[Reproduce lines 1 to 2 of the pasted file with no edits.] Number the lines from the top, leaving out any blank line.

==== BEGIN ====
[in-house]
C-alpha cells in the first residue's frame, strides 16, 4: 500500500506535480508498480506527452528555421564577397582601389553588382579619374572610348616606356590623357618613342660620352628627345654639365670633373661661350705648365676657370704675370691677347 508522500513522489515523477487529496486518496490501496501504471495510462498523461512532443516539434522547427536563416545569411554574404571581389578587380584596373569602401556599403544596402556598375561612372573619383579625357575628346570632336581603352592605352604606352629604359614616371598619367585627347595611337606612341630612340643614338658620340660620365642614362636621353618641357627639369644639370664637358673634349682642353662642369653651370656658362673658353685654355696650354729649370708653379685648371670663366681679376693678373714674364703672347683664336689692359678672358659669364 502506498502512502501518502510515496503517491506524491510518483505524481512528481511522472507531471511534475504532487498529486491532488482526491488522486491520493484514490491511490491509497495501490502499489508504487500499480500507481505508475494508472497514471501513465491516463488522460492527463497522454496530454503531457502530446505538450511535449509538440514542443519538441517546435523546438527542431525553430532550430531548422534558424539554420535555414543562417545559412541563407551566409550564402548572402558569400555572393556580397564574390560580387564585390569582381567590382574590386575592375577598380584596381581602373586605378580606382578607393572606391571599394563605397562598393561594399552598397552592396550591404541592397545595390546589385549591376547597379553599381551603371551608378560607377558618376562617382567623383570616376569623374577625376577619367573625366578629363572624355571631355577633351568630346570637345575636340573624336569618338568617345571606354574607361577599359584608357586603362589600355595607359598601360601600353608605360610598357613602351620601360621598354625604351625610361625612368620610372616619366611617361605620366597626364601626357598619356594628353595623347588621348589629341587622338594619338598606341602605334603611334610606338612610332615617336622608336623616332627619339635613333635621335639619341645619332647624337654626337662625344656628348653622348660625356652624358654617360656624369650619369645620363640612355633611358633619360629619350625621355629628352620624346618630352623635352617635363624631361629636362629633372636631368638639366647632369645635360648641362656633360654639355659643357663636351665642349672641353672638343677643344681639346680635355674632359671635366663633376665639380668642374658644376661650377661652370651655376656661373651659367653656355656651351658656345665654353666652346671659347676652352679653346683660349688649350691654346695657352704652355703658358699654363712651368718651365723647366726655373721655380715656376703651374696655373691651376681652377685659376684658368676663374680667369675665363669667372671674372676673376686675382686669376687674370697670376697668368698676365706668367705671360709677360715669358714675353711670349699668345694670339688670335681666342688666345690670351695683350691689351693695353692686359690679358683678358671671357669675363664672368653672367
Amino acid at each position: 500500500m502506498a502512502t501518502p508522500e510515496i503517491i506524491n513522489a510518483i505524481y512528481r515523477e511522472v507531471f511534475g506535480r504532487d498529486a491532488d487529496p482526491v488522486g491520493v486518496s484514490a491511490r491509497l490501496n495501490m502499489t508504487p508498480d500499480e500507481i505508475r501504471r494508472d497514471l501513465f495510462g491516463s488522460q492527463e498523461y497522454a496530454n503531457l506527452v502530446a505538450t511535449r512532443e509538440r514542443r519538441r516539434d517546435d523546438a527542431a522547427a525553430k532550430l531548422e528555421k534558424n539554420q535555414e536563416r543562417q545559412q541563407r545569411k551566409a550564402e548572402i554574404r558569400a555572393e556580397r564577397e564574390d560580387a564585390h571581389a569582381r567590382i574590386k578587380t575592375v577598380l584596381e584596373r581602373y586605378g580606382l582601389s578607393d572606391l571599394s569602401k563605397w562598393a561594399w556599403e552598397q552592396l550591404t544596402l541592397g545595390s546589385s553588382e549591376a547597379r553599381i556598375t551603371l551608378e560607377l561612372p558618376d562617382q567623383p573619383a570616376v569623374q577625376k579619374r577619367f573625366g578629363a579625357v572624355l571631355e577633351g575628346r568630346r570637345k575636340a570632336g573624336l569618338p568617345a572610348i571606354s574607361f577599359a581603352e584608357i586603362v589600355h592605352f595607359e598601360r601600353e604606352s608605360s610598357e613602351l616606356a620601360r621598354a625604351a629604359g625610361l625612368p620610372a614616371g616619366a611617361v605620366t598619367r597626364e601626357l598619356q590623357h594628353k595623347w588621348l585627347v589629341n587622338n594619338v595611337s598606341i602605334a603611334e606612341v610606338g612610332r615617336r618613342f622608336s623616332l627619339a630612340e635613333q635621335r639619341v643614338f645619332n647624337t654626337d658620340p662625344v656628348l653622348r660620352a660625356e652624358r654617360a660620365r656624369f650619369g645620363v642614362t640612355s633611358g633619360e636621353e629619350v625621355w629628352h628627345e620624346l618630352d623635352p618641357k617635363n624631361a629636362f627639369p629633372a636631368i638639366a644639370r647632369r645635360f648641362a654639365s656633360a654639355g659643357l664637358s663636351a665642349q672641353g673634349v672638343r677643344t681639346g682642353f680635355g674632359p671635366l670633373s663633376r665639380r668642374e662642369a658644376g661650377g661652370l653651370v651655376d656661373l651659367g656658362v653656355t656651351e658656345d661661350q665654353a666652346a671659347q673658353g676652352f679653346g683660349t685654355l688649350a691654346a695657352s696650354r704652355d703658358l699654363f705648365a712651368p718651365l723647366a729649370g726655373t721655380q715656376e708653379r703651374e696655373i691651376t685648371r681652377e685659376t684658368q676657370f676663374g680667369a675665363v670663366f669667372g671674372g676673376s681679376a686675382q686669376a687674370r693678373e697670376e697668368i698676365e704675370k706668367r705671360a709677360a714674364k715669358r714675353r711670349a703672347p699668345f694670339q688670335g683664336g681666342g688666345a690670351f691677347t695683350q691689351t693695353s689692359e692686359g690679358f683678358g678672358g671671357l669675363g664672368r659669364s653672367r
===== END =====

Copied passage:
[in-house]
C-alpha cells in the first residue's frame, strides 16, 4: 500500500506535480508498480506527452528555421564577397582601389553588382579619374572610348616606356590623357618613342660620352628627345654639365670633373661661350705648365676657370704675370691677347 508522500513522489515523477487529496486518496490501496501504471495510462498523461512532443516539434522547427536563416545569411554574404571581389578587380584596373569602401556599403544596402556598375561612372573619383579625357575628346570632336581603352592605352604606352629604359614616371598619367585627347595611337606612341630612340643614338658620340660620365642614362636621353618641357627639369644639370664637358673634349682642353662642369653651370656658362673658353685654355696650354729649370708653379685648371670663366681679376693678373714674364703672347683664336689692359678672358659669364 502506498502512502501518502510515496503517491506524491510518483505524481512528481511522472507531471511534475504532487498529486491532488482526491488522486491520493484514490491511490491509497495501490502499489508504487500499480500507481505508475494508472497514471501513465491516463488522460492527463497522454496530454503531457502530446505538450511535449509538440514542443519538441517546435523546438527542431525553430532550430531548422534558424539554420535555414543562417545559412541563407551566409550564402548572402558569400555572393556580397564574390560580387564585390569582381567590382574590386575592375577598380584596381581602373586605378580606382578607393572606391571599394563605397562598393561594399552598397552592396550591404541592397545595390546589385549591376547597379553599381551603371551608378560607377558618376562617382567623383570616376569623374577625376577619367573625366578629363572624355571631355577633351568630346570637345575636340573624336569618338568617345571606354574607361577599359584608357586603362589600355595607359598601360601600353608605360610598357613602351620601360621598354625604351625610361625612368620610372616619366611617361605620366597626364601626357598619356594628353595623347588621348589629341587622338594619338598606341602605334603611334610606338612610332615617336622608336623616332627619339635613333635621335639619341645619332647624337654626337662625344656628348653622348660625356652624358654617360656624369650619369645620363640612355633611358633619360629619350625621355629628352620624346618630352623635352617635363624631361629636362629633372636631368638639366647632369645635360648641362656633360654639355659643357663636351665642349672641353672638343677643344681639346680635355674632359671635366663633376665639380668642374658644376661650377661652370651655376656661373651659367653656355656651351658656345665654353666652346671659347676652352679653346683660349688649350691654346695657352704652355703658358699654363712651368718651365723647366726655373721655380715656376703651374696655373691651376681652377685659376684658368676663374680667369675665363669667372671674372676673376686675382686669376687674370697670376697668368698676365706668367705671360709677360715669358714675353711670349699668345694670339688670335681666342688666345690670351695683350691689351693695353692686359690679358683678358671671357669675363664672368653672367